In the period September 1988 to May 1991 Crowded House failed to set the charts on fire with no top twenty entries in Australia prior to the release of their third album Woodface in July 1991.
The band had also struggled in the US after the initial success of their eponymous debut album; their second album, Temple of Low Men, was an estimable artistic achievement, but deemed to be overly complex and melancholic, it had not lived up to expectations commercially there, even though it was a #1 hit in Australia in 1988.
Three years later and Neil Finn was suffering anxiety attacks and in the grip of a paralyzing bout of writer’s block, Capitol Record company President Hale Milgrim had rejected the first cut of their third album, and privately Neil Finn agreed that only half of the songs were up to standard. Neil asked his older brother Tim and former Split Enz band mate to help, Tim had just returned to Melbourne after living overseas for seven years in a long-term relationship with Australian actress Greta Scacchi (pictured below) which had ended in 1989. Between them the brothers re-discovered the missing creative spark and fraternal camaraderie that ultimately produced a great album.
Neil had converted his house in Melbourne into a recording studio called Periscope, during the sessions Neil played bass, Ricky Fataar was recruited on drums and Tim (pictured below) on guitar, at this time the creative process was very much about the brothers, neither Paul Hester nor Nick Seymour participated in the recording process on the first raft of songs demoed.
The sessions were looking more like a Finn Brothers side project, than the third Crowded House album, ultimately this would cause Neil’s bandmates Hester and Seymour, regular producer Mitchell Froom, and their record label Capitol, considerable angst. Compromise was required to capture and exploit the great songs that the brothers had written while ensuring the future momentum of Crowded House, who were a bona fide international act. The side project including Tim Finn was ultimately merged with Crowded House, sibling rivalry was temporarily sublimated, the album was completed, and the band went on the road to promote it.
The first two singes lifted off the album, Chocolate Cake (#20) and Fall At Your Feet (#35) were only minor hits here and failed to chart in the US, but the blissful pop of It’s Only Natural started to build momentum for the band again, climbing to #15 here and #24 in the UK, but it was the next single, Weather With You that really hit the charts here and overseas.
Weather with You is one of several songs on the album in which the weather, be it the physical environment or one’s more intimate personal emotional climate, that figures prominently in the lyrics, and the mood and ambience of the songs. This was the first song the brothers wrote for the album, Tim had the lines “Everywhere you go, always take the weather with you” and “Walking round the room singing Stormy Weather at 57 Mount Pleasant Street “which may have been a reference to their Melbourne address or a street with the same name in Auckland, where the brothers’ sister used to live. The opening chords of the song are dream-like with jangly guitar riffs and subtle percussion until the first verse when the reverie is disturbed and the mood changes “Things ain’t cookin’ in my kitchen/ Strange afflictions wash over me/ Julius Caesar and the Roman Empire/ Couldn’t conquer the blue sky,’ are metaphorical references to a relationship that is troubled or failing.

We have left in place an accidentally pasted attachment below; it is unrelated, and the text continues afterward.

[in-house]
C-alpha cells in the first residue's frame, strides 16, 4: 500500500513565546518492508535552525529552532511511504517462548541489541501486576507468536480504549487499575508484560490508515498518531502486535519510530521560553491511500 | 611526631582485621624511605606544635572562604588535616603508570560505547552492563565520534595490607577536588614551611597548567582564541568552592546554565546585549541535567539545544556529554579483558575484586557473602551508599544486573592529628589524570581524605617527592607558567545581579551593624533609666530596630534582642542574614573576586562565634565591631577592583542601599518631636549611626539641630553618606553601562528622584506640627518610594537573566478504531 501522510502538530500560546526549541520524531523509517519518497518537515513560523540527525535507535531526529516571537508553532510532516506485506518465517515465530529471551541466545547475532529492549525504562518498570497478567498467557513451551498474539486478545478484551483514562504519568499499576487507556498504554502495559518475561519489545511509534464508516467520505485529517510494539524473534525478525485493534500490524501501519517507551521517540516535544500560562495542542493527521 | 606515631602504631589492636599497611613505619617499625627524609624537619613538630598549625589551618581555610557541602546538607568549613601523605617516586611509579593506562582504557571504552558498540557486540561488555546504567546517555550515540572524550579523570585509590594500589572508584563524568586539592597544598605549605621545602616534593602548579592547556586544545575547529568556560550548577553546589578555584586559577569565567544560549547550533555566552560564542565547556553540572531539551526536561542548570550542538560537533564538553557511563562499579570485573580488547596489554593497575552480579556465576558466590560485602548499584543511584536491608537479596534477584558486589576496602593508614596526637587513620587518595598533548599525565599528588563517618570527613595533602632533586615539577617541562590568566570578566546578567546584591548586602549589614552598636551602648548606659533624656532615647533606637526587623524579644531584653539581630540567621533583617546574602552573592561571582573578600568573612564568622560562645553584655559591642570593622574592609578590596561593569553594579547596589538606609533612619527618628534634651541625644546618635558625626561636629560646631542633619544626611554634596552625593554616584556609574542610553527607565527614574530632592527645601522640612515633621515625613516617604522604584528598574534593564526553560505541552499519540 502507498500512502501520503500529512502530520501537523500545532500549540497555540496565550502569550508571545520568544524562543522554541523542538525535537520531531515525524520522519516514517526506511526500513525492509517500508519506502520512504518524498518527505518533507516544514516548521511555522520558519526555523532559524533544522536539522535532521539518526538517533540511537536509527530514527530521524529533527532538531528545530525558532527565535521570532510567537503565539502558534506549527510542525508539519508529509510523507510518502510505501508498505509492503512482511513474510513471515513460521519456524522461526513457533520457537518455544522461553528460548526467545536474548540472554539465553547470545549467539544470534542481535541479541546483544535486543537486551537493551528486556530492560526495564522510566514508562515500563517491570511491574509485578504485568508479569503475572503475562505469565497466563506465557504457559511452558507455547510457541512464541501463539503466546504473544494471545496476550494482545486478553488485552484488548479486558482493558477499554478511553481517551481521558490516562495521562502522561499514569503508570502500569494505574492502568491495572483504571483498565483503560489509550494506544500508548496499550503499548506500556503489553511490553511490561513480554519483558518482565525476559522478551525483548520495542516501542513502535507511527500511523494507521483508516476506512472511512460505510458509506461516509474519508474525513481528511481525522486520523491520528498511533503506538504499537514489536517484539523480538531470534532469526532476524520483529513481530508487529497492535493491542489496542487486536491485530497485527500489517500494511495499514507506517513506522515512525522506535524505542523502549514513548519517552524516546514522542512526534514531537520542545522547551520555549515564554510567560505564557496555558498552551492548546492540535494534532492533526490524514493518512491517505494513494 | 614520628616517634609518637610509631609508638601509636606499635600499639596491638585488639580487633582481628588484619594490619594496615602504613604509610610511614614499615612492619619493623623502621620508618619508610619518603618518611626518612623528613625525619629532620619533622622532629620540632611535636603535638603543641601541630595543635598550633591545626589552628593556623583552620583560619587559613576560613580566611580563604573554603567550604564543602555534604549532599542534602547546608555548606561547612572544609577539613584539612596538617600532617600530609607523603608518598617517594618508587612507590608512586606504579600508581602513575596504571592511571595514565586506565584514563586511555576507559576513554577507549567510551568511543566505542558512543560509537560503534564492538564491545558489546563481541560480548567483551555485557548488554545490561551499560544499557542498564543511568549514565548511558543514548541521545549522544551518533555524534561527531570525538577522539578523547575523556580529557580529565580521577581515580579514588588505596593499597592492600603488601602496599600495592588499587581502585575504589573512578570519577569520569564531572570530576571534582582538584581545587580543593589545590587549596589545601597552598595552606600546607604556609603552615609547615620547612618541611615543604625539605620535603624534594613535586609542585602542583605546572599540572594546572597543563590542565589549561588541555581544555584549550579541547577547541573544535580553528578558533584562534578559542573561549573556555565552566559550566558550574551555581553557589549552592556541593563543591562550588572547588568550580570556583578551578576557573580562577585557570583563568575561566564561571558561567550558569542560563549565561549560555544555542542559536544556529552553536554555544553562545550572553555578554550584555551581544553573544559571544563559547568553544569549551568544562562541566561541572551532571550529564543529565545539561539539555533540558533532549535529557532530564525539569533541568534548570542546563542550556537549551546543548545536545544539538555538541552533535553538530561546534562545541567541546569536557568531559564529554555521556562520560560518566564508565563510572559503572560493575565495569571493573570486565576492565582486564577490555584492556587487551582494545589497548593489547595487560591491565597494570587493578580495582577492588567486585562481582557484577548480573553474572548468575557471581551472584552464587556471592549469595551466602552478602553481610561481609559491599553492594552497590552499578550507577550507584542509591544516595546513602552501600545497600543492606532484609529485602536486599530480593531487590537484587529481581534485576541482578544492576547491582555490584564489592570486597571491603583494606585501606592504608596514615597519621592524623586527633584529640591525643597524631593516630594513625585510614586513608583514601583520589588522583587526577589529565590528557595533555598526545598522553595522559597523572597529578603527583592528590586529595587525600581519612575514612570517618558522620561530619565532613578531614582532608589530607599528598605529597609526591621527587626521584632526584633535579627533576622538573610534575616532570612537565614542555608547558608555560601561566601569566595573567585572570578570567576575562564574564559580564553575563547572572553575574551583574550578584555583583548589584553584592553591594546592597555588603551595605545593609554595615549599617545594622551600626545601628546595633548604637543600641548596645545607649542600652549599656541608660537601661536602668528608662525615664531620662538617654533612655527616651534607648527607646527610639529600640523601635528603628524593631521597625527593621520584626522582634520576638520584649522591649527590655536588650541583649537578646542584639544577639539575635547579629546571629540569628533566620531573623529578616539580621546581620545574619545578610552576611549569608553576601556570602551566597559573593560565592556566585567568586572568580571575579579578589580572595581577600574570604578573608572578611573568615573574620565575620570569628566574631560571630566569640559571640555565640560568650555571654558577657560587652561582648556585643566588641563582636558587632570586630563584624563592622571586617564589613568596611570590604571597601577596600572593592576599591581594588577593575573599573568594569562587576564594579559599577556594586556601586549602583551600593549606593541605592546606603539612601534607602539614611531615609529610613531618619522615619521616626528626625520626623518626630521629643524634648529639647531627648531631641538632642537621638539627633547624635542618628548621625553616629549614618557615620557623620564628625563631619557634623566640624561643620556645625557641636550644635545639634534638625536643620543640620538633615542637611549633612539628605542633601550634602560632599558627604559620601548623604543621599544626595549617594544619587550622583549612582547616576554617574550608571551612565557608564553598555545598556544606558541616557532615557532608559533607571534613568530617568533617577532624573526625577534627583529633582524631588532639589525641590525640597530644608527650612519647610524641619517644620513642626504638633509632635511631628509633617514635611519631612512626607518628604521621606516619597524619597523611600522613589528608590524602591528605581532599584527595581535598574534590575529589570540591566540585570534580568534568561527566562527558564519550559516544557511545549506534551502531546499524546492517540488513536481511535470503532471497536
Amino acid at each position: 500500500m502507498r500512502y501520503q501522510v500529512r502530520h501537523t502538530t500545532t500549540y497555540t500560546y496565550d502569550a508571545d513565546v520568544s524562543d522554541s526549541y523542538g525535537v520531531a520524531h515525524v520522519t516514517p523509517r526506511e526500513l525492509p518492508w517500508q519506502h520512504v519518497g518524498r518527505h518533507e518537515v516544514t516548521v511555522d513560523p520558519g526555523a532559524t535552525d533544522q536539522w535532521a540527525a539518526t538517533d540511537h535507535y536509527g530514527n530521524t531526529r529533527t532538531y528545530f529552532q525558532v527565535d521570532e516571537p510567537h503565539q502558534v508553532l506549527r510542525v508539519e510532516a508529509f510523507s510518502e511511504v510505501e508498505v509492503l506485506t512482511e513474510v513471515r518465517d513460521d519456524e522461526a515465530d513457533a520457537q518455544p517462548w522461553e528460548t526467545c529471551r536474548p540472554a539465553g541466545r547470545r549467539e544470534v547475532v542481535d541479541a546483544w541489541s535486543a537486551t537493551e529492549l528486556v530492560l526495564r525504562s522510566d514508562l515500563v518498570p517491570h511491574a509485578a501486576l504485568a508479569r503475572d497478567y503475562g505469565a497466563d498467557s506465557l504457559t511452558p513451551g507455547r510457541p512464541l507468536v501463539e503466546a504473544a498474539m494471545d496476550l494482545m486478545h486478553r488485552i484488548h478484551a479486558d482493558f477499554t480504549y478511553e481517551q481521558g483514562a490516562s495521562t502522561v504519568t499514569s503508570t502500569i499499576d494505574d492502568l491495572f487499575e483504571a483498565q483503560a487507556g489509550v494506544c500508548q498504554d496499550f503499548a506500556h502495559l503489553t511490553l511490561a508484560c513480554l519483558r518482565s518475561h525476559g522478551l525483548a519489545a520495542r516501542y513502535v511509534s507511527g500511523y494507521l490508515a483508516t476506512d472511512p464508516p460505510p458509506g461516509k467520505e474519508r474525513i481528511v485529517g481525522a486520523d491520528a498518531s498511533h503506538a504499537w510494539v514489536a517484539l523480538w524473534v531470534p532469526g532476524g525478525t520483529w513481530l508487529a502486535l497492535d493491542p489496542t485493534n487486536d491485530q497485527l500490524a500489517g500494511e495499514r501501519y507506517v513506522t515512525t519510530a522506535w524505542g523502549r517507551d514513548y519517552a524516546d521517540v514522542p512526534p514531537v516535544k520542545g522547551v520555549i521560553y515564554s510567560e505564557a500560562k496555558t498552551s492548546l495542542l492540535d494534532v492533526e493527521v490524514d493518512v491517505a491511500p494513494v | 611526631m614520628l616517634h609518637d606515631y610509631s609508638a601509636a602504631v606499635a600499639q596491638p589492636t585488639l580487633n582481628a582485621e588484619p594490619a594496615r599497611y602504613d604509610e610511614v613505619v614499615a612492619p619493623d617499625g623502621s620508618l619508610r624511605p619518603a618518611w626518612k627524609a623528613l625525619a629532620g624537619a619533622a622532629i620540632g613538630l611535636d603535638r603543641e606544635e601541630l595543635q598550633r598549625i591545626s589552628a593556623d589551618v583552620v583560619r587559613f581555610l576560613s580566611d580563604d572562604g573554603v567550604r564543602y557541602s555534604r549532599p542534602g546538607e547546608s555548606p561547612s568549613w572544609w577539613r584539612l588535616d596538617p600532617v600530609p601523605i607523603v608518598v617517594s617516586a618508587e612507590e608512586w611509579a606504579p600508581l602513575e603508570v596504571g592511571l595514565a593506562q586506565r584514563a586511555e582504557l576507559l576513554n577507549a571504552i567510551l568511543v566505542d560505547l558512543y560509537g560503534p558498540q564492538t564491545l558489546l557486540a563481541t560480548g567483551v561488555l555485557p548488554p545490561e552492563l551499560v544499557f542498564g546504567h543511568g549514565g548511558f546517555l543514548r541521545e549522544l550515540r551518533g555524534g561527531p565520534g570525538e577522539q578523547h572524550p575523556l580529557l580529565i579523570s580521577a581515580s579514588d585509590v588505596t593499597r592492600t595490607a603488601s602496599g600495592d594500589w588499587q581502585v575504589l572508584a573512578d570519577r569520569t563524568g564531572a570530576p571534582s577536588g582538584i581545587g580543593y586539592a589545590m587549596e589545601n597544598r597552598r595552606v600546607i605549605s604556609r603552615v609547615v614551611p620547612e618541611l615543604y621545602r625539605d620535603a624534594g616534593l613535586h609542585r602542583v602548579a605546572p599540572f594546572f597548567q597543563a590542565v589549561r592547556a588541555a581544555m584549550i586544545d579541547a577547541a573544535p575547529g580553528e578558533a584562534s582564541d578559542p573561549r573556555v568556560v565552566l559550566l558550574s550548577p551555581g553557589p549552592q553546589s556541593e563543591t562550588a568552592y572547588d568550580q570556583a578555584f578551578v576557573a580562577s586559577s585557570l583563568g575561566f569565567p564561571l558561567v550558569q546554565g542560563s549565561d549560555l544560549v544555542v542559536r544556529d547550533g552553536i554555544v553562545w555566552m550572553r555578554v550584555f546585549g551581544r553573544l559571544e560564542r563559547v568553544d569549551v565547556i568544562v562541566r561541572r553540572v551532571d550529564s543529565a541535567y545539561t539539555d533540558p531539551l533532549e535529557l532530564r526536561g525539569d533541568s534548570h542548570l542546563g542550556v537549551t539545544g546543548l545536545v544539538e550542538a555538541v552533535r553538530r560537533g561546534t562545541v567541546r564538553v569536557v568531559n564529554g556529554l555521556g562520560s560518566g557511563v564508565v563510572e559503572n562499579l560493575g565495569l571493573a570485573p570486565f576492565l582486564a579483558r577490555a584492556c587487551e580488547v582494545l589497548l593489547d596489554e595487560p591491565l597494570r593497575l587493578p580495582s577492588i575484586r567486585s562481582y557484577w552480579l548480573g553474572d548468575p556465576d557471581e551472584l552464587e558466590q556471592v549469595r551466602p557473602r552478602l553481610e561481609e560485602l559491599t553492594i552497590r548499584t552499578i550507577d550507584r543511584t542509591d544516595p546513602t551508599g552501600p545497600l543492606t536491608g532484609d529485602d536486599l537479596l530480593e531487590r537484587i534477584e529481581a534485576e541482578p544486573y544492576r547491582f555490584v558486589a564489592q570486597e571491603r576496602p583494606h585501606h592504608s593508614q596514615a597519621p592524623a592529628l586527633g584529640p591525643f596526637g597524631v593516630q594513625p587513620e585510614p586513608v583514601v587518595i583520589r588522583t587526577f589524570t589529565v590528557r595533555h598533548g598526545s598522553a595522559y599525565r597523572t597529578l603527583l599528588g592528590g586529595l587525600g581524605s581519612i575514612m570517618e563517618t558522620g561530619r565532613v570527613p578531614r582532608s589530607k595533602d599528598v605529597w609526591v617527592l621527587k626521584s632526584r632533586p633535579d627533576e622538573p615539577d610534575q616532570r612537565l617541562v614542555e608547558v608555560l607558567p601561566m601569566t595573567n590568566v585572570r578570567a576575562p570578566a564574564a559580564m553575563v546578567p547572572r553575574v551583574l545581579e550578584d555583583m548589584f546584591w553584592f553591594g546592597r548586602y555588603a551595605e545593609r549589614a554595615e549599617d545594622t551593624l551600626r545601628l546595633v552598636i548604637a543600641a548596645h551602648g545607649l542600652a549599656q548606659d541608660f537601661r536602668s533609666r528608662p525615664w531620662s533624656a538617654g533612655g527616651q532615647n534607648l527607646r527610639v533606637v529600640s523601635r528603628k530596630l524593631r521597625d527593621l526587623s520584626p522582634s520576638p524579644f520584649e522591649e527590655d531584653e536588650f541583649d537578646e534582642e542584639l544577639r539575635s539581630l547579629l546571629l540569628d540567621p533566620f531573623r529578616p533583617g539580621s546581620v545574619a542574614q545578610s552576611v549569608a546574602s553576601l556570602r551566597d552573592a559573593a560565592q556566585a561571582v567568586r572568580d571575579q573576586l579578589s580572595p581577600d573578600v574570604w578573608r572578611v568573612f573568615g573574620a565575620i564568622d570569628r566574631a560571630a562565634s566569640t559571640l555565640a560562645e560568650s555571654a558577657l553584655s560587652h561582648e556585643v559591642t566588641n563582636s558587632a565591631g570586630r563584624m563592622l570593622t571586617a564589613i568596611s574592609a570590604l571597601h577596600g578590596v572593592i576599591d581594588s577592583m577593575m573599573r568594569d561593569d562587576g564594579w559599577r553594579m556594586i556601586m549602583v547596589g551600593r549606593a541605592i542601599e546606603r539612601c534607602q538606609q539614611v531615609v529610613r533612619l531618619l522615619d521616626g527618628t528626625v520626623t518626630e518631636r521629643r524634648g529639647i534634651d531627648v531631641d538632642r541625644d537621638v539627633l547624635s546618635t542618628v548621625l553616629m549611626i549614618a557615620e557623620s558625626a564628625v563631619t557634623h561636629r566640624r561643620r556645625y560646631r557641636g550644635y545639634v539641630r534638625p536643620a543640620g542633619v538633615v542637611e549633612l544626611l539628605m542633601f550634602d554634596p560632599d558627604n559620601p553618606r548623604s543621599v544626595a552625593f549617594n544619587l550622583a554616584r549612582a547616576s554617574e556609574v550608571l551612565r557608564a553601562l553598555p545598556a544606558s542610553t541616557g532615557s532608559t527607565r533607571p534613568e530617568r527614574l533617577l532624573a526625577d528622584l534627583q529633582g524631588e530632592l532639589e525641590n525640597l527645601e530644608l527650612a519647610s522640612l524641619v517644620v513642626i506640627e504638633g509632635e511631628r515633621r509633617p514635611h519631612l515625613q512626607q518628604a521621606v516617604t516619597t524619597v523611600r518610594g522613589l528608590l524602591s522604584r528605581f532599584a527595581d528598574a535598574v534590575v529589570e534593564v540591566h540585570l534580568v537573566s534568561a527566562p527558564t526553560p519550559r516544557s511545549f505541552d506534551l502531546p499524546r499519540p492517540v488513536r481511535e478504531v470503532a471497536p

The song explores the concept that within our personal space we create an environment that will reflect our emotional highs and lows and the way that others perceive us, the song resonated with fans and hit #7 in the UK, #25 in Australia and top forty in another five European countries.The promo video was shot mostly at Queenscliffe Beach (Vic) and features a Ford Thunderbird “Bullet Bird” convertible and a Fiat 600 Multipla towing a small “Sports Minor” Caravanette
Weather With You was the Crowded House song that wore its Beatles influence on its sleeve and it does remind the listener of the Fab Four’s I’m Only Sleeping, a track on their Revolver album from 1966.
The weather theme was continued in Four Seasons In One Day, the title is an expression often used to describe the changeable weather in Melbourne and the brothers felt that this also accurately reflected their emotional state. Under pressure by Capitol to produce a third album, the brothers were in a creative partnership that had started out as a Finn Brothers project only to be subsumed into a Crowded House album and at the same time they were dealing with the rollercoaster of emotions contingent on changes in their personal lives.
The 1993 award-winning promo video for the song was the first Crowded House video made in New Zealand, director Kerry Brown and producer Bruce Sheridan wanted to emphasise the surreal, fantasy elements of the song, using distinctly Kiwi imagery. Locations included beaches and dense bush on the west coast of NZ, the plains of Central Otago in the south, and the Victorian architecture of Oamaru. Scenes of an Anzac Day ceremony and marching girls also highlight the homeland setting. Brown took inspiration from Salvador Dali paintings for the psychedelic effects that were added in post-production.
This was the last single lifted from Woodface, it charted #26 in the UK and #55 in Australia, and Woodface would climb to #2 on the local album charts. Changes would take place within and around the band, Tim Finn would leave before the Woodface tour was completed, producer Mitchell Froome would be replaced by Youth (Martin Glover), on the band’s fourth album Together Alone, and Paul Hester would leave the band, and sadly take his own life in 2005.